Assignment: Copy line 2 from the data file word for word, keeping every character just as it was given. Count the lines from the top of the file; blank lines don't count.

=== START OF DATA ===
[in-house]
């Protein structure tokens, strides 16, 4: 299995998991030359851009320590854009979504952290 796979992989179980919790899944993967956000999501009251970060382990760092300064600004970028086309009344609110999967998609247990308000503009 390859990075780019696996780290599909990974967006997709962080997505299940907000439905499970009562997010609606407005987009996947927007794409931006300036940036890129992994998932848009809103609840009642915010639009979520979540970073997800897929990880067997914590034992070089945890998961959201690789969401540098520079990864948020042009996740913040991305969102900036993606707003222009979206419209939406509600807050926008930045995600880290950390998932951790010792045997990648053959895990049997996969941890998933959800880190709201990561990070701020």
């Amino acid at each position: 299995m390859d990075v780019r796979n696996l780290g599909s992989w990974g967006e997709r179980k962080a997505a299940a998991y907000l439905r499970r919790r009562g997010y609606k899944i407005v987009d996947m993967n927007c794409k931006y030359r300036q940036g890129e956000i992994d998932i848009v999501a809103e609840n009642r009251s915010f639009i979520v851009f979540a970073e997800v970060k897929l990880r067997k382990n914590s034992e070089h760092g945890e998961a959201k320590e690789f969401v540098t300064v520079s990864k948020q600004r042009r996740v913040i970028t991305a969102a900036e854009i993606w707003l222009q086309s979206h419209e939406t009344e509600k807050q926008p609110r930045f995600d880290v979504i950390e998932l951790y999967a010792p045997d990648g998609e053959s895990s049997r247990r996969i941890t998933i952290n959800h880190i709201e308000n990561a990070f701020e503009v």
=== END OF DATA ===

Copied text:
């Protein structure tokens, strides 16, 4: 299995998991030359851009320590854009979504952290 796979992989179980919790899944993967956000999501009251970060382990760092300064600004970028086309009344609110999967998609247990308000503009 390859990075780019696996780290599909990974967006997709962080997505299940907000439905499970009562997010609606407005987009996947927007794409931006300036940036890129992994998932848009809103609840009642915010639009979520979540970073997800897929990880067997914590034992070089945890998961959201690789969401540098520079990864948020042009996740913040991305969102900036993606707003222009979206419209939406509600807050926008930045995600880290950390998932951790010792045997990648053959895990049997996969941890998933959800880190709201990561990070701020």